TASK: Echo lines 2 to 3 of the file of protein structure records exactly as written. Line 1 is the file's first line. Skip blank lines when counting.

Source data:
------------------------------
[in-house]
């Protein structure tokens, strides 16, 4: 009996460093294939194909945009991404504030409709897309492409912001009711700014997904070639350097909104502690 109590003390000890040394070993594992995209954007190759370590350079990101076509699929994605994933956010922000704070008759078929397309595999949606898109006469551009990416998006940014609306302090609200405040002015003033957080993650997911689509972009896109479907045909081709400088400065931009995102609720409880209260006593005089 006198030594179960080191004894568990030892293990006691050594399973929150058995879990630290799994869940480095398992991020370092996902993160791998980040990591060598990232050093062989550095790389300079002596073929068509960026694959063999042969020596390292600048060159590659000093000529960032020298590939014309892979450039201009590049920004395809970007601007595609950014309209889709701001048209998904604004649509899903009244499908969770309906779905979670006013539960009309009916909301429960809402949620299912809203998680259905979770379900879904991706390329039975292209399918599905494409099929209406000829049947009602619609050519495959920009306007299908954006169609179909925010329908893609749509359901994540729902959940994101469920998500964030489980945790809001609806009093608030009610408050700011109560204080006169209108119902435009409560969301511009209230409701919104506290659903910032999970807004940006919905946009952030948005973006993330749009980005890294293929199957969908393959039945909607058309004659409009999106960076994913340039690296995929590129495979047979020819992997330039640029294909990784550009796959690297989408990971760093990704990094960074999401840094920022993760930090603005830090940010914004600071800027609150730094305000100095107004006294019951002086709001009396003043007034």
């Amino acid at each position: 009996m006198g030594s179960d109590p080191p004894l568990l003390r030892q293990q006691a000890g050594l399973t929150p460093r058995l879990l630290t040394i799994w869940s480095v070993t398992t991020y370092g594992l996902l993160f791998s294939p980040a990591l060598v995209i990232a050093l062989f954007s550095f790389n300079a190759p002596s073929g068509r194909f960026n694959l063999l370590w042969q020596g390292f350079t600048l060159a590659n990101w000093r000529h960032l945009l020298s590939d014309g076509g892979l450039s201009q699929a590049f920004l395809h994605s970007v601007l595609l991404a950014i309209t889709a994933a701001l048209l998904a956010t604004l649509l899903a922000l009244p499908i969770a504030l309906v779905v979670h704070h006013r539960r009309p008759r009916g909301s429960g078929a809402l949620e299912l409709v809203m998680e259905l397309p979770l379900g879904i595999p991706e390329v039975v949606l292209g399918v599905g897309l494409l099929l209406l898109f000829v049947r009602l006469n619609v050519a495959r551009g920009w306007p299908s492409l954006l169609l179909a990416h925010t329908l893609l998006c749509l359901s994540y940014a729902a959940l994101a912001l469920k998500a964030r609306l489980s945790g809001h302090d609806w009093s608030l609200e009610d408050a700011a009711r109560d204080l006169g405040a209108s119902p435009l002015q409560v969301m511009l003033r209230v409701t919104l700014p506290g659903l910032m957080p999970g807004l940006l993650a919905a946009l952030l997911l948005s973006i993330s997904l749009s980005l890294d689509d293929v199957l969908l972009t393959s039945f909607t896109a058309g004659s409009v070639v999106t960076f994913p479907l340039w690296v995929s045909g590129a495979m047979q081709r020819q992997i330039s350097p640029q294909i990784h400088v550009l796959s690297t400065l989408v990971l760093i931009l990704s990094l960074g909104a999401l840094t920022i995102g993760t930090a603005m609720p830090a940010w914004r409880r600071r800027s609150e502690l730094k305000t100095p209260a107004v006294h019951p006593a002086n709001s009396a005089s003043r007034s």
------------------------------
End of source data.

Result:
């Protein structure tokens, strides 16, 4: 009996460093294939194909945009991404504030409709897309492409912001009711700014997904070639350097909104502690 109590003390000890040394070993594992995209954007190759370590350079990101076509699929994605994933956010922000704070008759078929397309595999949606898109006469551009990416998006940014609306302090609200405040002015003033957080993650997911689509972009896109479907045909081709400088400065931009995102609720409880209260006593005089 006198030594179960080191004894568990030892293990006691050594399973929150058995879990630290799994869940480095398992991020370092996902993160791998980040990591060598990232050093062989550095790389300079002596073929068509960026694959063999042969020596390292600048060159590659000093000529960032020298590939014309892979450039201009590049920004395809970007601007595609950014309209889709701001048209998904604004649509899903009244499908969770309906779905979670006013539960009309009916909301429960809402949620299912809203998680259905979770379900879904991706390329039975292209399918599905494409099929209406000829049947009602619609050519495959920009306007299908954006169609179909925010329908893609749509359901994540729902959940994101469920998500964030489980945790809001609806009093608030009610408050700011109560204080006169209108119902435009409560969301511009209230409701919104506290659903910032999970807004940006919905946009952030948005973006993330749009980005890294293929199957969908393959039945909607058309004659409009999106960076994913340039690296995929590129495979047979020819992997330039640029294909990784550009796959690297989408990971760093990704990094960074999401840094920022993760930090603005830090940010914004600071800027609150730094305000100095107004006294019951002086709001009396003043007034």
């Amino acid at each position: 009996m006198g030594s179960d109590p080191p004894l568990l003390r030892q293990q006691a000890g050594l399973t929150p460093r058995l879990l630290t040394i799994w869940s480095v070993t398992t991020y370092g594992l996902l993160f791998s294939p980040a990591l060598v995209i990232a050093l062989f954007s550095f790389n300079a190759p002596s073929g068509r194909f960026n694959l063999l370590w042969q020596g390292f350079t600048l060159a590659n990101w000093r000529h960032l945009l020298s590939d014309g076509g892979l450039s201009q699929a590049f920004l395809h994605s970007v601007l595609l991404a950014i309209t889709a994933a701001l048209l998904a956010t604004l649509l899903a922000l009244p499908i969770a504030l309906v779905v979670h704070h006013r539960r009309p008759r009916g909301s429960g078929a809402l949620e299912l409709v809203m998680e259905l397309p979770l379900g879904i595999p991706e390329v039975v949606l292209g399918v599905g897309l494409l099929l209406l898109f000829v049947r009602l006469n619609v050519a495959r551009g920009w306007p299908s492409l954006l169609l179909a990416h925010t329908l893609l998006c749509l359901s994540y940014a729902a959940l994101a912001l469920k998500a964030r609306l489980s945790g809001h302090d609806w009093s608030l609200e009610d408050a700011a009711r109560d204080l006169g405040a209108s119902p435009l002015q409560v969301m511009l003033r209230v409701t919104l700014p506290g659903l910032m957080p999970g807004l940006l993650a919905a946009l952030l997911l948005s973006i993330s997904l749009s980005l890294d689509d293929v199957l969908l972009t393959s039945f909607t896109a058309g004659s409009v070639v999106t960076f994913p479907l340039w690296v995929s045909g590129a495979m047979q081709r020819q992997i330039s350097p640029q294909i990784h400088v550009l796959s690297t400065l989408v990971l760093i931009l990704s990094l960074g909104a999401l840094t920022i995102g993760t930090a603005m609720p830090a940010w914004r409880r600071r800027s609150e502690l730094k305000t100095p209260a107004v006294h019951p006593a002086n709001s009396a005089s003043r007034s």